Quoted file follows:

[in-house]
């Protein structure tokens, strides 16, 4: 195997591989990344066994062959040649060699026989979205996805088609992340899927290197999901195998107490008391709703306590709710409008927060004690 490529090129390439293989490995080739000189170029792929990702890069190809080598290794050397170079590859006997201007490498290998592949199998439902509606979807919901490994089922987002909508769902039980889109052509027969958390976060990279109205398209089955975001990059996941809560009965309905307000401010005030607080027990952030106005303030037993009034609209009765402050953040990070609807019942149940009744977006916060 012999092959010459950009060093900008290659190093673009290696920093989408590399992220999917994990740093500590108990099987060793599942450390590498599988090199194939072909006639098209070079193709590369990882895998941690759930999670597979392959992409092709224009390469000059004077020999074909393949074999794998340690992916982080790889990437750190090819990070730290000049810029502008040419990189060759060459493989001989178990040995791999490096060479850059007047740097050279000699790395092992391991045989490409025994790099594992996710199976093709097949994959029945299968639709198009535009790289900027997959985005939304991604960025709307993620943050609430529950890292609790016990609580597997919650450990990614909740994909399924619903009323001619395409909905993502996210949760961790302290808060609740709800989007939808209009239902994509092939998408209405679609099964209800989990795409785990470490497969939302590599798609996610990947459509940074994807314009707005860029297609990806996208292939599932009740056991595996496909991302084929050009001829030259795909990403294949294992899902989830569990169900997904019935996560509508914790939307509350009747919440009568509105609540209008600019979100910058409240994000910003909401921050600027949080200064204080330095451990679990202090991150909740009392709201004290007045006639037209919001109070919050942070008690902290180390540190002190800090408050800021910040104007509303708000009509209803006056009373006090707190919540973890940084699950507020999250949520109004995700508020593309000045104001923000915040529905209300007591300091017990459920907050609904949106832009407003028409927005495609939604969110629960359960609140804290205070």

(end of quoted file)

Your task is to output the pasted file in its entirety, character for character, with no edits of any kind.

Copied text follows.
[in-house]
């Protein structure tokens, strides 16, 4: 195997591989990344066994062959040649060699026989979205996805088609992340899927290197999901195998107490008391709703306590709710409008927060004690 490529090129390439293989490995080739000189170029792929990702890069190809080598290794050397170079590859006997201007490498290998592949199998439902509606979807919901490994089922987002909508769902039980889109052509027969958390976060990279109205398209089955975001990059996941809560009965309905307000401010005030607080027990952030106005303030037993009034609209009765402050953040990070609807019942149940009744977006916060 012999092959010459950009060093900008290659190093673009290696920093989408590399992220999917994990740093500590108990099987060793599942450390590498599988090199194939072909006639098209070079193709590369990882895998941690759930999670597979392959992409092709224009390469000059004077020999074909393949074999794998340690992916982080790889990437750190090819990070730290000049810029502008040419990189060759060459493989001989178990040995791999490096060479850059007047740097050279000699790395092992391991045989490409025994790099594992996710199976093709097949994959029945299968639709198009535009790289900027997959985005939304991604960025709307993620943050609430529950890292609790016990609580597997919650450990990614909740994909399924619903009323001619395409909905993502996210949760961790302290808060609740709800989007939808209009239902994509092939998408209405679609099964209800989990795409785990470490497969939302590599798609996610990947459509940074994807314009707005860029297609990806996208292939599932009740056991595996496909991302084929050009001829030259795909990403294949294992899902989830569990169900997904019935996560509508914790939307509350009747919440009568509105609540209008600019979100910058409240994000910003909401921050600027949080200064204080330095451990679990202090991150909740009392709201004290007045006639037209919001109070919050942070008690902290180390540190002190800090408050800021910040104007509303708000009509209803006056009373006090707190919540973890940084699950507020999250949520109004995700508020593309000045104001923000915040529905209300007591300091017990459920907050609904949106832009407003028409927005495609939604969110629960359960609140804290205070």